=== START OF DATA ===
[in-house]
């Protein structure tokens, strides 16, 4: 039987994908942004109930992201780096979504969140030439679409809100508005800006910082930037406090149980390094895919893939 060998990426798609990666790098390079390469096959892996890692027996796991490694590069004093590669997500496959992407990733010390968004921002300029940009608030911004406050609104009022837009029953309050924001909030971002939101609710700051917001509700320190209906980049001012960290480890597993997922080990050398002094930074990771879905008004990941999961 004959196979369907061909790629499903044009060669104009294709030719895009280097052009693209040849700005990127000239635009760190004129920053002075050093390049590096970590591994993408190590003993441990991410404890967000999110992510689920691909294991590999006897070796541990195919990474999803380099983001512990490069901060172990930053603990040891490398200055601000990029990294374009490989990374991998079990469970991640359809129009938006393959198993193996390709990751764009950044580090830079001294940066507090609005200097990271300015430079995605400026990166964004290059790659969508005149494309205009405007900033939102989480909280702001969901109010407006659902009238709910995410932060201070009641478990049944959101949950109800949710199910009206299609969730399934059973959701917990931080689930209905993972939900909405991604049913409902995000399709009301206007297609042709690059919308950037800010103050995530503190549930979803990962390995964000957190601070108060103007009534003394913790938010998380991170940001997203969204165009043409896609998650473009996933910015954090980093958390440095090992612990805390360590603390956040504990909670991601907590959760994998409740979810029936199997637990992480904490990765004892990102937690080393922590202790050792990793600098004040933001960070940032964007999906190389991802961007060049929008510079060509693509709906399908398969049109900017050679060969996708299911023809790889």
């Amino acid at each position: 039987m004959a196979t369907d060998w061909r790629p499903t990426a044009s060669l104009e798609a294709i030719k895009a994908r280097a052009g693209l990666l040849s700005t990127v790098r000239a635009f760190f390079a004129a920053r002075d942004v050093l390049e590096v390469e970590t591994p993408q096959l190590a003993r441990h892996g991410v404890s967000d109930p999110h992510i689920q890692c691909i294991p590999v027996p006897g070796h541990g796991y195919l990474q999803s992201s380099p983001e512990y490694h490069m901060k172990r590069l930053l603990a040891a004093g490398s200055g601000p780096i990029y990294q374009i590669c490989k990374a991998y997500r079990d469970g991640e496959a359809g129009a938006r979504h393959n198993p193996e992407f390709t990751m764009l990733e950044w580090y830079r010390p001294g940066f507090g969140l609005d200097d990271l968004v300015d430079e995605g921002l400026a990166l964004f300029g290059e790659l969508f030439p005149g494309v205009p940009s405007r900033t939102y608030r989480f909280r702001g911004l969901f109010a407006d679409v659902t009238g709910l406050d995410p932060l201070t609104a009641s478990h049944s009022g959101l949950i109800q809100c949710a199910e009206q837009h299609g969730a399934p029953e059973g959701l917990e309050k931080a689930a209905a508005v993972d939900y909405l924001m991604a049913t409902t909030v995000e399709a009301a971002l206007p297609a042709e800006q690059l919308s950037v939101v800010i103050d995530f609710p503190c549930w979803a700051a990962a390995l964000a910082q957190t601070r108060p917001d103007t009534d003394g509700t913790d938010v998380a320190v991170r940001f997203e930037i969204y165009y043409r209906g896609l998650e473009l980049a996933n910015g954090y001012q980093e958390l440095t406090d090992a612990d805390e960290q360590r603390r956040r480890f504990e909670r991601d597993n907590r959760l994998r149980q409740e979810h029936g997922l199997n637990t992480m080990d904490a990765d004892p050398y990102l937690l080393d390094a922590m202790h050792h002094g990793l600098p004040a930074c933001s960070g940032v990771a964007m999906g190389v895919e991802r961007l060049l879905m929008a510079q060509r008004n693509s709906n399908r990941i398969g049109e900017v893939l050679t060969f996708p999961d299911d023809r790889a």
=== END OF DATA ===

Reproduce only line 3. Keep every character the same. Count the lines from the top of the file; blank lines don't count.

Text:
């Amino acid at each position: 039987m004959a196979t369907d060998w061909r790629p499903t990426a044009s060669l104009e798609a294709i030719k895009a994908r280097a052009g693209l990666l040849s700005t990127v790098r000239a635009f760190f390079a004129a920053r002075d942004v050093l390049e590096v390469e970590t591994p993408q096959l190590a003993r441990h892996g991410v404890s967000d109930p999110h992510i689920q890692c691909i294991p590999v027996p006897g070796h541990g796991y195919l990474q999803s992201s380099p983001e512990y490694h490069m901060k172990r590069l930053l603990a040891a004093g490398s200055g601000p780096i990029y990294q374009i590669c490989k990374a991998y997500r079990d469970g991640e496959a359809g129009a938006r979504h393959n198993p193996e992407f390709t990751m764009l990733e950044w580090y830079r010390p001294g940066f507090g969140l609005d200097d990271l968004v300015d430079e995605g921002l400026a990166l964004f300029g290059e790659l969508f030439p005149g494309v205009p940009s405007r900033t939102y608030r989480f909280r702001g911004l969901f109010a407006d679409v659902t009238g709910l406050d995410p932060l201070t609104a009641s478990h049944s009022g959101l949950i109800q809100c949710a199910e009206q837009h299609g969730a399934p029953e059973g959701l917990e309050k931080a689930a209905a508005v993972d939900y909405l924001m991604a049913t409902t909030v995000e399709a009301a971002l206007p297609a042709e800006q690059l919308s950037v939101v800010i103050d995530f609710p503190c549930w979803a700051a990962a390995l964000a910082q957190t601070r108060p917001d103007t009534d003394g509700t913790d938010v998380a320190v991170r940001f997203e930037i969204y165009y043409r209906g896609l998650e473009l980049a996933n910015g954090y001012q980093e958390l440095t406090d090992a612990d805390e960290q360590r603390r956040r480890f504990e909670r991601d597993n907590r959760l994998r149980q409740e979810h029936g997922l199997n637990t992480m080990d904490a990765d004892p050398y990102l937690l080393d390094a922590m202790h050792h002094g990793l600098p004040a930074c933001s960070g940032v990771a964007m999906g190389v895919e991802r961007l060049l879905m929008a510079q060509r008004n693509s709906n399908r990941i398969g049109e900017v893939l050679t060969f996708p999961d299911d023809r790889a």